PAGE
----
Sunday, December 8, 2013

"Make a bread"

The year is not so new anymore, but that isn’t stopping me from bringing you greetings and best wishes!

If you’ve been wondering what happened to me, I’ll tell you. I have been super, super busy with work and home and – best of all – my old kitchen is finally getting re-done. It’s been slow going since the weekends are the only times we can do a little bit of work, but thankfully we are getting there. For about six weeks I was unable to cook anything, and it felt like I was  going through withdrawal, actually. However, before the old tabletops and counters were demolished, I was able to do a few recipes, which will also explain why you'll still be seeing the old kitchen, lol.

This week, I am giving everyone something they have been asking me to do on this forum for a long time now, and that’s how to make a good loaf of homemade bread.

Whenever I think of homemade bread, I think of Granny. I can’t help it. She’s the one who called me to stand next to her when she measured the flour. She's the one who let me put the ingredients in. She’s also the one who would pinch off little pieces of dough for me to play with, like plasticine, and I’d make tiny little animals out of them and hide them under the bed. Of course, the ants would find them first… but I digress. 

Now this bread recipe in particular is something that I developed from Granny’s tried and true method of rubbing both butter and lard in the flour, then adding the milk, the water, the yeast, the salt and the sugar. I decided to start heating things up in a little saucepan – before getting the microwave, of course. But I’m getting ahead of myself here. 

In breaking with tradition, I am listing the ingredients first, so here goes....

For two loaves you will need…

½ cup milk (you can also use skimmed milk if you want to)
3 tablespoons sugar (brown or white, it doesn't matter)
2 teaspoons salt
3 tablespoons butter
1 ½ cups warm water
4 ½ teaspoons instant yeast
5-6 cups all-purpose flour - but measure out 4 cups separately as you may not use all six

(For my two loaves, I replaced a cup of all-purpose with whole wheat flour.)

In a small saucepan over low heat (or in a microwaveable dish or cup in your microwave, which I did here), add the milk, sugar, salt and butter and heat until the butter melts. Cool to lukewarm.
Next, in a large bowl, pour in the 1 ½ cups warm water and sprinkle in the 4 ½ teaspoons of instant yeast: do not mix it; just leave it until it’s frothy. (This will take about 5 minutes.)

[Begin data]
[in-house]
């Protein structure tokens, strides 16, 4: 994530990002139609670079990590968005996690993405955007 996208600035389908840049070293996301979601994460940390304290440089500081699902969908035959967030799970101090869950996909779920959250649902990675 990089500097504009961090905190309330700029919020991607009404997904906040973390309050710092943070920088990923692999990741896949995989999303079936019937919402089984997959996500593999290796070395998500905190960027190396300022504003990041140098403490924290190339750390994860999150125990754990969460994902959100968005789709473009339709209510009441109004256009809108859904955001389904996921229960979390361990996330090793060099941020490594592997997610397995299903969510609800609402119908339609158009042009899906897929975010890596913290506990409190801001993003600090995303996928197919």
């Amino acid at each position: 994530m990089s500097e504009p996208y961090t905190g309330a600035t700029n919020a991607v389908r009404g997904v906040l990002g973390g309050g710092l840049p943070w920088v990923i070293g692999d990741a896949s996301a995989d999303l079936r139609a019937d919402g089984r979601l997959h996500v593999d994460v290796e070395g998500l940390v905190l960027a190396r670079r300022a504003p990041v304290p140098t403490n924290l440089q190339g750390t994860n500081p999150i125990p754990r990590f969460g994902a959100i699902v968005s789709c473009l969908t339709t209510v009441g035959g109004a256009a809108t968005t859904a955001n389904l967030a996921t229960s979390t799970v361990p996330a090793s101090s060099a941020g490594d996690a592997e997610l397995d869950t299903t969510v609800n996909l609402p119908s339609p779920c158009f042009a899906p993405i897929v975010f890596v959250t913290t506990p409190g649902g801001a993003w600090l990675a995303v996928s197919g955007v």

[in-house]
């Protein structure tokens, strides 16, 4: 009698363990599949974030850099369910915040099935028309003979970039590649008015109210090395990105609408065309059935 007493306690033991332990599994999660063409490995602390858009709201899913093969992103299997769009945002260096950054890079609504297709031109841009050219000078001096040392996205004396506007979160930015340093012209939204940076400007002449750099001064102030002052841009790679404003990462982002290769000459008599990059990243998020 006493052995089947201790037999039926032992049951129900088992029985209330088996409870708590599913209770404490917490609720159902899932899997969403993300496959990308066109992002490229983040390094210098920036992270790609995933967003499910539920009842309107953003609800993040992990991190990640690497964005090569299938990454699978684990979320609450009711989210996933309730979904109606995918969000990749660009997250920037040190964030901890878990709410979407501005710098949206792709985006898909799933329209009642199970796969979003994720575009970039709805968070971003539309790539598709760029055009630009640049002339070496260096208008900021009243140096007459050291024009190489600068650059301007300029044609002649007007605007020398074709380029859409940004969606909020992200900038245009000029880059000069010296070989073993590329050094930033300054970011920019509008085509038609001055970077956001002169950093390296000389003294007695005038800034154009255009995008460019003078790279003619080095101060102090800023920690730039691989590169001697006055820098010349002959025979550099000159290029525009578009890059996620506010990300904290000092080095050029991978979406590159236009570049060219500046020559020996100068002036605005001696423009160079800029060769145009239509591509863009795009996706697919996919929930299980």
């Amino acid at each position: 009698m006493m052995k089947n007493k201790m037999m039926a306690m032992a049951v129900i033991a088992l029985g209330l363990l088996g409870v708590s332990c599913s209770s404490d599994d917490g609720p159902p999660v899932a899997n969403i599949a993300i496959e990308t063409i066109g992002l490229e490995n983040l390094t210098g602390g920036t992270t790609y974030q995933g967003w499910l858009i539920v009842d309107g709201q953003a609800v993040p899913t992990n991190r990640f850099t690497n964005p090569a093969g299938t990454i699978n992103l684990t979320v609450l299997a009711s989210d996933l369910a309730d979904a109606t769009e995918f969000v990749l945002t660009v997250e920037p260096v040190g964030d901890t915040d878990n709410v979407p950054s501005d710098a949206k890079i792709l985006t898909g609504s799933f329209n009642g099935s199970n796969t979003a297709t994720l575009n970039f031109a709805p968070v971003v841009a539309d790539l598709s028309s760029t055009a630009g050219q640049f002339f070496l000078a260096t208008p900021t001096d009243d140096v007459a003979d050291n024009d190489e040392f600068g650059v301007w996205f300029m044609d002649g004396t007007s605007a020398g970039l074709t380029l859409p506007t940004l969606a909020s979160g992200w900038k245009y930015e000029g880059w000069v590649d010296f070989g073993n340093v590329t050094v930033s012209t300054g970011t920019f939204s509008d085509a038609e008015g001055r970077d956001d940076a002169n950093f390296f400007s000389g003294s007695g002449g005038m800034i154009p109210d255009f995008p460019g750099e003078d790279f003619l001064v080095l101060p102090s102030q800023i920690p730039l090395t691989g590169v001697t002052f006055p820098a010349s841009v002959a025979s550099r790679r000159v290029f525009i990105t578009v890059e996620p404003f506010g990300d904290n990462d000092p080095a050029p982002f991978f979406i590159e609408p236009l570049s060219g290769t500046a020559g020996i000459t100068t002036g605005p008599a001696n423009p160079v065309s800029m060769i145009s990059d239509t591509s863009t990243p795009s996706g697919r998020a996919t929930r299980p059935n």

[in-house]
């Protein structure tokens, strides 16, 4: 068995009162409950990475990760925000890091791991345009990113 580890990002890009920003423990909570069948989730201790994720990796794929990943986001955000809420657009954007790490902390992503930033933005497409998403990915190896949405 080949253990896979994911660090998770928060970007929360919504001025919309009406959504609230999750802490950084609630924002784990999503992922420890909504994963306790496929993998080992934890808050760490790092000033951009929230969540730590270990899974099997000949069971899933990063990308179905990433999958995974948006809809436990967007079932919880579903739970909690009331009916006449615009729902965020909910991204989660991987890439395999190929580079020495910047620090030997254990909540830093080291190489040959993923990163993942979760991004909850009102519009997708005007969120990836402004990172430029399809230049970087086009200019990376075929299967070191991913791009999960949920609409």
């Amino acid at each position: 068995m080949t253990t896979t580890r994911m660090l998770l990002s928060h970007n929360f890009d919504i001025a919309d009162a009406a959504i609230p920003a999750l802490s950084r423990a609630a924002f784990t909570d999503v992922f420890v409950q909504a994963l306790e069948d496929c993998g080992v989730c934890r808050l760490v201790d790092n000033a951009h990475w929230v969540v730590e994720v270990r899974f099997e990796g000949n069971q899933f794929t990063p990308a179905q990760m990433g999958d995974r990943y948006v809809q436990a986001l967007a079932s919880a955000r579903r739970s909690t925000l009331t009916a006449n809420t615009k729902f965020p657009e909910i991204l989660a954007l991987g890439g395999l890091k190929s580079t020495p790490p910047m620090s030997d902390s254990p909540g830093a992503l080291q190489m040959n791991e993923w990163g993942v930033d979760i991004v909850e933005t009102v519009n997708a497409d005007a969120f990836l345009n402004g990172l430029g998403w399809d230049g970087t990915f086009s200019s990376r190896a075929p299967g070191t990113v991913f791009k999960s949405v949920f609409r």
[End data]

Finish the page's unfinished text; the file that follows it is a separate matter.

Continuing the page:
Add the lukewarm butter mixture to your yeast, followed by 4 cups of the flour; gently begin mixing it with a large spoon. The dough will gradually get very sticky. 
As you continue to mix, just add in the remaining flour by half cupfuls. (Be sure to leave a ½ cup behind for flouring your kneading surface.) Now, I chose to knead the dough in the same bowl instead of doing it on a board. I just folded the dough over on itself repeatedly until it became smooth - it took about 6 minutes or so. 
As you can see, there were some ends of flour in the bowl, but I threw them out as they just weren't 'coming in' to the ball. Eventually, the dough got nicely smooth and elastic. Next, I got two bowls and sprayed them with some cooking spray. (You can use oil or butter if you like.) I placed my dough ball into it and swirled it around so the ball was coated with the oil. This way it won't get that hard plastic looking "shell" as it rises.

I sprayed the second bowl with the cooking spray and covered the dough and put it to rise. The rising process takes about 30 minutes in a warm place. However, sometimes the kitchen is not that warm to begin with. So, what I did was to light my oven at 350°F for just a minute, then turned it off and placed the bowls in the oven.
Check that out! What did I tell you? The oven trick is a life-saver. It looks just like a beautiful cloud!
So, after it rose, I just took my fist and punched it to knock out the air... watching it deflate is a little sad, but the end result of this always puts a smile on my face! The dough then went back into the big bowl and I simply gave it a couple turns for a few seconds to gather it into a ball. 
With my little scraper I cut the ball in half – this would make my two loaves. I took each one, shaped it into a loaf and pinched the ends closed - this part is what goes on the bottom of the loaf pan.
Speaking of loaf pans, you'll be needing two 8" x 4" or 9" x 5" ones... I used the latter and sprayed mine well with the cooking spray and put the two loaves into them. Once again, I left them to rise for 30 minutes. This part is called proving, and it gives those nice air bubbles in the bread that makes it all spongy and springy.
See how nice they've risen? All I had to do was put them to bake in a preheated 400°F oven for 30 to 35 minutes. 

Voila! All done. 

After baking, I removed the loaves from their pans and gently tapped the bottoms; once they're done, you get a hollow sound.

See how the seam looks when it's baked?

Next, they were placed on my cooling racks to cool. (Don’t ever, ever leave them in the pans to cool, because condensation will make the bread bottoms damp, and we don't want that!

Of course, the next step was the cut into a loaf and spread on some "I Can't Believe it's not Butter" and enjoy. Needless to say, these loaves disappeared fast. 

With Christmas almost upon us, I will definitely be doing this recipe again so we can have something to eat with the baked ham, which incidentally, is a perfect match up for this. (Hey, Granny knew what she was doing!)

Hope you enjoyed this recipe. Until next we meet again - and like I always say - don't forget to mind the pot!


  1. ah liking this recipe. I will definitely be trying it.

  2. Best bread ever! Keep up it up Hal Cie. :) Loving your blog.

  3. No pictures of the sliced goodness? Oh gorsh gyul...a tease!